VAIL - Sand from Interstate 70 is moving into Gore Creek, smothering bugs and fish in Vail Village's picture-postcard mountain stream. The U.S. Forest Service found that - compared to nearby pristine creeks - Gore Creek had less bugs and shallower water because of the sand, which is covering rocks where fish and bugs lay eggs, and filling pools the fish need to survive, said Brian Healy, biologist for the Forest Service.These critters - and the Gore Creek in general - are needed to sustain Vail's economy, which depends in part on kayaking, fishing and snowmaking, said Caroline Bradford, director of the Eagle River Watershed Council, an Avon-based environmental group.
The sand has moved from the interstate to Black Gore Creek, which flows down Vail Pass, and now into Gore Creek. The Colorado Department of Transportation applies 15,000 tons or more of the I-70 over Vail Pass to try to keep the road from freezing, Bradford said. "There's just sand, so much sand in the (Black Gore Creek)," Bradford said.While groups fighting the sand - including the Forest Service, Watershed Council and others - understand sand is necessary for highway safety, the groups hope to stop it from reaching Gore Creek, she said. The groups built above- and below-ground basins in recent years to collect sand running off the interstate. The basins work well when sand is removed, but Black Gore Creek is filled with sand that piled up before the basins were built.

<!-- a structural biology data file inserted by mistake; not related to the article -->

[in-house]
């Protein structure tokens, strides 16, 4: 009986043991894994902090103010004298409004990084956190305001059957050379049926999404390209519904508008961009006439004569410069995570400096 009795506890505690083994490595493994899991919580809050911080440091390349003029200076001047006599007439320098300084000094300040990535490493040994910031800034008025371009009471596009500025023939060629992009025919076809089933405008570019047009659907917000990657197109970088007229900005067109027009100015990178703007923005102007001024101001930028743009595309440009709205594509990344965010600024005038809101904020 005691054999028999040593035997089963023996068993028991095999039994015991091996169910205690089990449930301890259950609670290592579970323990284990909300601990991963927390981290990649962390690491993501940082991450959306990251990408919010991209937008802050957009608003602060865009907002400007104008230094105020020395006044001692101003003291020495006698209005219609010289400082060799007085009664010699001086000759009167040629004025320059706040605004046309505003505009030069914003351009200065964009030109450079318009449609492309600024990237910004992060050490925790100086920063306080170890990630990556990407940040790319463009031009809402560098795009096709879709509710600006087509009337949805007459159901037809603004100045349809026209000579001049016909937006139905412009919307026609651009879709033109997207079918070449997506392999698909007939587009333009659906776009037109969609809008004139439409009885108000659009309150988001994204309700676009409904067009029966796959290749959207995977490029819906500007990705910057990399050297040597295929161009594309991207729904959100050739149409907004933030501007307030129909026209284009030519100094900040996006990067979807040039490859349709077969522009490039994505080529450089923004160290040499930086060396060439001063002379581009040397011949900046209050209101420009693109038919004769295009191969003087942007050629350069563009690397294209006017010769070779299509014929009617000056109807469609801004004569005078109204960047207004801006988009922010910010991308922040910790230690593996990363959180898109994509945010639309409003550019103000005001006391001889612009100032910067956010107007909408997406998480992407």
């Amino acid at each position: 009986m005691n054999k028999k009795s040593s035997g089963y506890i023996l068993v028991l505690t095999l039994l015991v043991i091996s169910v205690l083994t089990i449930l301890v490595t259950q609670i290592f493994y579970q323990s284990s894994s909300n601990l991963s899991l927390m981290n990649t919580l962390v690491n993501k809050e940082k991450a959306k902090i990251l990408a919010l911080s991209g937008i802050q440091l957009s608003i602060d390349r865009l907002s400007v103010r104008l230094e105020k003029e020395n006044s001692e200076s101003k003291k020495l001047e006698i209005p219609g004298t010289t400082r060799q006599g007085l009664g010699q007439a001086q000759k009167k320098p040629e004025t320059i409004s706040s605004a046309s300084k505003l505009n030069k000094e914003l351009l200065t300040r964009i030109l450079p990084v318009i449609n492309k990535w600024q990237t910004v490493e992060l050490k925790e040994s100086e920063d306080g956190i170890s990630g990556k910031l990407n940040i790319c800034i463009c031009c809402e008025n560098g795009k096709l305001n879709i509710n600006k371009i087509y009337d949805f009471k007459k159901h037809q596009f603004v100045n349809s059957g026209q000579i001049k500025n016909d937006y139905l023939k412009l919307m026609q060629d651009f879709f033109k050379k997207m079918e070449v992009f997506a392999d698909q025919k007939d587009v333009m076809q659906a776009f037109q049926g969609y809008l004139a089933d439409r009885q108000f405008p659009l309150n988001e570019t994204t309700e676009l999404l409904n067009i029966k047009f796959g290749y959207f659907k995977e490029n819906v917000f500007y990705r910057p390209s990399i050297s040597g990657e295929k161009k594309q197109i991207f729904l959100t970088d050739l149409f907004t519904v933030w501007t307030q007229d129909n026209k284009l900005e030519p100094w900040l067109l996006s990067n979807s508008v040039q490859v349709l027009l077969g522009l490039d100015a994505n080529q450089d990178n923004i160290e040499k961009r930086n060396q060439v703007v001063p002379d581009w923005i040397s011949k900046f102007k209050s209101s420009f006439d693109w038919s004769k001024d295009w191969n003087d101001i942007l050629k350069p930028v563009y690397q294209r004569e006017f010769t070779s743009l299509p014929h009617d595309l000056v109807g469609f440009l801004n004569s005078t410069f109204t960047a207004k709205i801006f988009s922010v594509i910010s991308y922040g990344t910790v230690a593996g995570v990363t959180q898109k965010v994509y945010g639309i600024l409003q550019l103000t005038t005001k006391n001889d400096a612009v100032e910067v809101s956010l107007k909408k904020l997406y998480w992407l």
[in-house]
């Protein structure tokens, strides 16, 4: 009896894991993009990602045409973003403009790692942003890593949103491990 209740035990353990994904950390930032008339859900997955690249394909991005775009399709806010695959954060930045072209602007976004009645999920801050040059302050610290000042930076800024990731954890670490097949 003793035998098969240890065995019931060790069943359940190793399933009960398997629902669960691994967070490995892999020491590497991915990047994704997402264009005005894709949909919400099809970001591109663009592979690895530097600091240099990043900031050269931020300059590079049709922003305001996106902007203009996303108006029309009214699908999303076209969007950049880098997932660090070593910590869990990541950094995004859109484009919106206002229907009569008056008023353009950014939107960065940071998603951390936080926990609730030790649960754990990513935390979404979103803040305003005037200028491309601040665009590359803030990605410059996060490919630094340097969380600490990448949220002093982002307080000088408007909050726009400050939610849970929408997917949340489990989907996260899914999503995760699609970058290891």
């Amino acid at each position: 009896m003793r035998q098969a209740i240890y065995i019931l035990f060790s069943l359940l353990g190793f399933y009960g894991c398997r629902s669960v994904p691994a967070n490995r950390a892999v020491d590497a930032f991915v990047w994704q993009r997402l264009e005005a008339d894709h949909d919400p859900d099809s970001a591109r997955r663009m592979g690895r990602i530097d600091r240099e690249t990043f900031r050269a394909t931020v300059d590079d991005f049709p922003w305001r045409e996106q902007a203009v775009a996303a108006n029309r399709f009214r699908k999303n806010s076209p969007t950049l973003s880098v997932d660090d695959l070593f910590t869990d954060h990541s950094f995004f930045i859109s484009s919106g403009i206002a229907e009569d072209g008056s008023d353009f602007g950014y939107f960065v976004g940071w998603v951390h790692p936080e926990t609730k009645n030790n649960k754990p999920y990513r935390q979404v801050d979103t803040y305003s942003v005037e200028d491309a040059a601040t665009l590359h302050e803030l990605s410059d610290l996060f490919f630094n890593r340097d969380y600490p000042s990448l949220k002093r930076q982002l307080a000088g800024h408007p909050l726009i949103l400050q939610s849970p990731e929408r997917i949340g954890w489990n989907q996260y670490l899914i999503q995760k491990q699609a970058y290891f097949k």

The goal is to create another collection basin on Black Gore Creek near mile marker 183 to prevent the sand from reaching Gore Creek, which merges with the Black Gore just a short distance downstream from the proposed basin."There's more ecological bang for the buck there than another small basin," Bradford said.RiverRestoration.org - a waterway restoration group - is determining the amount of sand the Gore Creek can handle and still remain healthy. The Watershed Council plans to ask the Department of Transportation to remove whatever amount of sand the stream cannot handle from the proposed basin at mile marker 183, Bradford said.The excessive sand would be removed each year from the basin, which used to be a pond before it filled with sand, Bradford said.While roadway sand is the largest contributor of sediment to the Gore Creek basin surrounding Vail, other sources of pollution exist.Dirt and sand wash into Red Sandstone Creek, another Gore Creek tributary, from the mass of roads in the area and poorly constructed ski runs on the front side of Vail Mountain slide into the water system, Healy said. The sediment from Vail construction projects also often ends up in Gore Creek, Bradford said.The Forest Service plans to continue monitoring the creeks in the basin, while RiverRestoration.org should determine in the coming months how much sand Gore Creek can endure.Staff Writer J.K. Perry can be reached at 748-2928 or firstname.lastname@example.org.Vail Daily, Vail Colorado CO